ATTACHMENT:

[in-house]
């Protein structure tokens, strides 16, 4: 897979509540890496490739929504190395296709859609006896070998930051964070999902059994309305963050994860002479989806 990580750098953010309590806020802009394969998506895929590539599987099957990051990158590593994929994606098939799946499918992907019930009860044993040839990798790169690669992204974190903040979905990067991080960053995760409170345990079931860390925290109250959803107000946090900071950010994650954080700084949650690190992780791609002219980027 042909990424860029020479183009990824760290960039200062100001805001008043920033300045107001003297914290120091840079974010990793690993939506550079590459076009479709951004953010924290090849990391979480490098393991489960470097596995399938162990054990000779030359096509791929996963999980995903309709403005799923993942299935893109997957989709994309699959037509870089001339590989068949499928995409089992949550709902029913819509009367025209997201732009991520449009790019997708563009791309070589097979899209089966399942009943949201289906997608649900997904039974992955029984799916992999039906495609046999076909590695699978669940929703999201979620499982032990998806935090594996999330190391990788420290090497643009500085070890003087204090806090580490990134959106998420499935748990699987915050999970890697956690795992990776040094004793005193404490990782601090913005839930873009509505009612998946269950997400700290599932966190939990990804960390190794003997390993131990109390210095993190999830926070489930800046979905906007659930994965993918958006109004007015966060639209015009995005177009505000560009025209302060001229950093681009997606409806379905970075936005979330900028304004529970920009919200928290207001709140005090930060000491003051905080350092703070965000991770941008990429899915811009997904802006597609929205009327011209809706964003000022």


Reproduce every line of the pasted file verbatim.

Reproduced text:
[in-house]
């Protein structure tokens, strides 16, 4: 897979509540890496490739929504190395296709859609006896070998930051964070999902059994309305963050994860002479989806 990580750098953010309590806020802009394969998506895929590539599987099957990051990158590593994929994606098939799946499918992907019930009860044993040839990798790169690669992204974190903040979905990067991080960053995760409170345990079931860390925290109250959803107000946090900071950010994650954080700084949650690190992780791609002219980027 042909990424860029020479183009990824760290960039200062100001805001008043920033300045107001003297914290120091840079974010990793690993939506550079590459076009479709951004953010924290090849990391979480490098393991489960470097596995399938162990054990000779030359096509791929996963999980995903309709403005799923993942299935893109997957989709994309699959037509870089001339590989068949499928995409089992949550709902029913819509009367025209997201732009991520449009790019997708563009791309070589097979899209089966399942009943949201289906997608649900997904039974992955029984799916992999039906495609046999076909590695699978669940929703999201979620499982032990998806935090594996999330190391990788420290090497643009500085070890003087204090806090580490990134959106998420499935748990699987915050999970890697956690795992990776040094004793005193404490990782601090913005839930873009509505009612998946269950997400700290599932966190939990990804960390190794003997390993131990109390210095993190999830926070489930800046979905906007659930994965993918958006109004007015966060639209015009995005177009505000560009025209302060001229950093681009997606409806379905970075936005979330900028304004529970920009919200928290207001709140005090930060000491003051905080350092703070965000991770941008990429899915811009997904802006597609929205009327011209809706964003000022």